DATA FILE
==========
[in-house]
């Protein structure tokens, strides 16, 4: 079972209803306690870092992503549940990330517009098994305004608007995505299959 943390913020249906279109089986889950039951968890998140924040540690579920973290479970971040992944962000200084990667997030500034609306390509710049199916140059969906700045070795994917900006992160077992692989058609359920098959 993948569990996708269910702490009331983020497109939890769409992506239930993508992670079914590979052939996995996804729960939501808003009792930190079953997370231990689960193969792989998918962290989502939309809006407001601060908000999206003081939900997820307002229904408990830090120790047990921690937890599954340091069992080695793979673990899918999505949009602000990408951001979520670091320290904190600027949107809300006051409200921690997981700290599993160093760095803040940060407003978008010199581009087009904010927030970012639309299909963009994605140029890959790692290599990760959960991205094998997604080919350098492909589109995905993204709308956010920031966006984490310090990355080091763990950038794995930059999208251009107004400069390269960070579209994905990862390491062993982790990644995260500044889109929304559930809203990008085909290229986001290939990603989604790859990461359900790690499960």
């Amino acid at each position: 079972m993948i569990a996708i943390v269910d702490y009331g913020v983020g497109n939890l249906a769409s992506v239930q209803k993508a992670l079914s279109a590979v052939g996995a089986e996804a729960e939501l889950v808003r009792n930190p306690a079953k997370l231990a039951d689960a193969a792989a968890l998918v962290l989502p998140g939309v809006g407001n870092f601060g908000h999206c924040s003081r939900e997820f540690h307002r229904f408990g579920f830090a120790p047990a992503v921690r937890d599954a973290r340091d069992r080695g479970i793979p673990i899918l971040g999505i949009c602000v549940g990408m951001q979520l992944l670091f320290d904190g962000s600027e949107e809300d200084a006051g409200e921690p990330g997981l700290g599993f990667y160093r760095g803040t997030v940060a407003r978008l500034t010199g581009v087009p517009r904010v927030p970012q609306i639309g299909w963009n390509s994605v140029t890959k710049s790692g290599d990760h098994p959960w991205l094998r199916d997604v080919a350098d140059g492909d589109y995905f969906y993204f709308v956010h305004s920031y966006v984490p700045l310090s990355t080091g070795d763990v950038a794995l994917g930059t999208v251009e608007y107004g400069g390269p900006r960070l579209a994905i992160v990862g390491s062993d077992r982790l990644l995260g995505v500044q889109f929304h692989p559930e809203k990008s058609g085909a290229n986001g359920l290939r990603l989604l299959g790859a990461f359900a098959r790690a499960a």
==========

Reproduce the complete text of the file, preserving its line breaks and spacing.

[in-house]
């Protein structure tokens, strides 16, 4: 079972209803306690870092992503549940990330517009098994305004608007995505299959 943390913020249906279109089986889950039951968890998140924040540690579920973290479970971040992944962000200084990667997030500034609306390509710049199916140059969906700045070795994917900006992160077992692989058609359920098959 993948569990996708269910702490009331983020497109939890769409992506239930993508992670079914590979052939996995996804729960939501808003009792930190079953997370231990689960193969792989998918962290989502939309809006407001601060908000999206003081939900997820307002229904408990830090120790047990921690937890599954340091069992080695793979673990899918999505949009602000990408951001979520670091320290904190600027949107809300006051409200921690997981700290599993160093760095803040940060407003978008010199581009087009904010927030970012639309299909963009994605140029890959790692290599990760959960991205094998997604080919350098492909589109995905993204709308956010920031966006984490310090990355080091763990950038794995930059999208251009107004400069390269960070579209994905990862390491062993982790990644995260500044889109929304559930809203990008085909290229986001290939990603989604790859990461359900790690499960």
């Amino acid at each position: 079972m993948i569990a996708i943390v269910d702490y009331g913020v983020g497109n939890l249906a769409s992506v239930q209803k993508a992670l079914s279109a590979v052939g996995a089986e996804a729960e939501l889950v808003r009792n930190p306690a079953k997370l231990a039951d689960a193969a792989a968890l998918v962290l989502p998140g939309v809006g407001n870092f601060g908000h999206c924040s003081r939900e997820f540690h307002r229904f408990g579920f830090a120790p047990a992503v921690r937890d599954a973290r340091d069992r080695g479970i793979p673990i899918l971040g999505i949009c602000v549940g990408m951001q979520l992944l670091f320290d904190g962000s600027e949107e809300d200084a006051g409200e921690p990330g997981l700290g599993f990667y160093r760095g803040t997030v940060a407003r978008l500034t010199g581009v087009p517009r904010v927030p970012q609306i639309g299909w963009n390509s994605v140029t890959k710049s790692g290599d990760h098994p959960w991205l094998r199916d997604v080919a350098d140059g492909d589109y995905f969906y993204f709308v956010h305004s920031y966006v984490p700045l310090s990355t080091g070795d763990v950038a794995l994917g930059t999208v251009e608007y107004g400069g390269p900006r960070l579209a994905i992160v990862g390491s062993d077992r982790l990644l995260g995505v500044q889109f929304h692989p559930e809203k990008s058609g085909a290229n986001g359920l290939r990603l989604l299959g790859a990461f359900a098959r790690a499960a």